When is a wall not a wall?
When it's a secret door.
Secret doors are a common trope in D&D and as a game master, I don't really know how I feel about them.
On one hand, they feel like a reward for thorough investigation, leading to cool moments of discovery.
On the other, they can be easy to miss, which you might think is the point, but what it actually means is wasted preparation on my part and missed opportunities for my players.
The secret door in this story is a great example, because it could have easily gone either way...
If you're planning on playing through the Dungeon of the Mad Mage and want to go in blind, this blog post spoils some stuff on the sixth level.
You have been warned.
We Don't Need No Passive Perception
The door slid closed; the mechanism perfectly smooth. The seam was flawless, imperceptible to all but the most trained eyes.
Like those of the young engineer standing in front of it, admiring his handiwork.
He lay his hand gently on the door, indistinguishable from the surrounding wall, and murmured a quiet prayer. He implored the keeper of secrets under the mountain, that the eternal rest of his king would never be disturbed.
Then, he turned to the lone figure behind him and nodded.
The grieving queen and the engineer walked solemnly from the empty chamber, back towards the bustling dwarven civilization.
And the door mourned.
Life continued, as it always does.
The dwarves explored and expanded and the barren chamber in front of the door became a staging ground for their expeditions. Great piles of provisions and supplies were stacked against the walls, obscuring the door from view.
Grand processions of dwarven warriors and explorers traipsed through the room regularly. Often, they returned, laughing and jostling, having discovered some great cavern or new seam of ore.
Sometimes they didn't return at all.
As time wore on, the edge of the dwarven kingdom moved further and further away, and the room fell into disuse. Occasionally a dwarf would wander through, busy on some task or another, oblivious to how close they were to the final resting place of their illustrious first king.
And the door watched.
They came, again and again. Pushing against the bulwark.
Roaring in pain from the whips of their dark-skinned masters, the ape-like creatures thundered forward, slamming into the barricade. They met a sturdy wall of dwarven steel and dented it only slightly.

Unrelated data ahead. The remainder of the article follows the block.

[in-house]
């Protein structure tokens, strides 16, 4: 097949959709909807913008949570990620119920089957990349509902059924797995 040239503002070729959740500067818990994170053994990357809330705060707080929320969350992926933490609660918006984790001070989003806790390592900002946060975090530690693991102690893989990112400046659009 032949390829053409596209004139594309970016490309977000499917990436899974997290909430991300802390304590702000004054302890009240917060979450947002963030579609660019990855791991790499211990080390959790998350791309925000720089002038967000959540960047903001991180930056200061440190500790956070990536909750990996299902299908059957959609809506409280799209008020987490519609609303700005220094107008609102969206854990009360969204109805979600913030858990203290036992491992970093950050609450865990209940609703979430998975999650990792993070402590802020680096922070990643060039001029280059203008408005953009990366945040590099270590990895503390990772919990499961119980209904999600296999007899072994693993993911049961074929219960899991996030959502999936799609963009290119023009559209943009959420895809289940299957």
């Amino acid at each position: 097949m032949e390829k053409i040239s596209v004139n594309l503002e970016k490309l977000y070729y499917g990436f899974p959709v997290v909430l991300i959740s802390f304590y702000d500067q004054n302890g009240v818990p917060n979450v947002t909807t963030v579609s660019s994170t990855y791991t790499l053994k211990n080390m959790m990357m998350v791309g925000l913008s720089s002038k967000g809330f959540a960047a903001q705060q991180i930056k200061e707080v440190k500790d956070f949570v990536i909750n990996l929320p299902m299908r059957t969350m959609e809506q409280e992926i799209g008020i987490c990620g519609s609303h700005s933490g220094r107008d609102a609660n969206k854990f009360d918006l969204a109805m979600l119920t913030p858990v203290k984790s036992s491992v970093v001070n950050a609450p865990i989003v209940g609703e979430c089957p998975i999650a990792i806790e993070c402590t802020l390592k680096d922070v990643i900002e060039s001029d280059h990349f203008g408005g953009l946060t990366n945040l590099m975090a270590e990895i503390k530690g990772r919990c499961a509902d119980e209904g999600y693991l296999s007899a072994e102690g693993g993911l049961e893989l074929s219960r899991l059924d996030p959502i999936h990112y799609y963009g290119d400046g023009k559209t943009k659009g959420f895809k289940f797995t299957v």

Then came the spiders.
Skittering across the floor, ceiling and walls, they lashed the protectors with sticky webs and sank their venomous fangs sank deep into dwarven flesh. The dwarves were a hardy people though, and the venom and webbing did nothing more than slow them down as beat back the swarm.
Then came the elves.
Screeching, laughing and moaning, the lithe warriors of the Drow danced and sang as they slaughtered. Flashing blades and deadly crossbows wrought a heavy toll on the stalwart dwarven defenders, tired and weakened from the hordes they had just faced.
The dwarves fell, the bulwark shattered, and their blood ran freely through the chamber.
And the door raged.
The keep was no longer secure.
The king was dead, the war lost. The Drow were freely stalking the passageways and chambers of the engineers home, murdering and raiding as they pleased.
But his duty was not yet done.
He had to know that the tomb was safe.
Entering the chamber, his heart fell. It was a slaughterhouse, rotting dwarven bodies strewn haphazardly amongst the debris. He moved carefully through the carnage, and pushed past the last vestiges of the barricade.
Then he saw it.
The door, secure. The tomb, unspoiled.
Breathing a sigh of relief, he crept back towards the entrance, intent on returning to the last of his kinsmen. They were planning on leaving soon and he didn't want to miss them.
A dark shadow loomed over him.
Two blades flashed and the engineer fell, his blood spurting across the smiling face of the Drow warrior.
And the door remained.
The old man moved effortlessly through the debris filled chamber, his cloak completely at odds with his movements. He whispered quietly to himself as he walked, discordant voices whispering back.
When he reached the centre of the room, he stopped. Flicking his head to one side with an audible crack, his hands fluttered rapidly in front of him.
The debris shifted, swirling around him as it was ripped apart into it's constituent components. Great clouds of metal, bone, wood and stone whirled through the air, caught up in a torrent of magical energy.
He waved his hands towards the ground and the streams of matter coalesced into rusty arms and armour.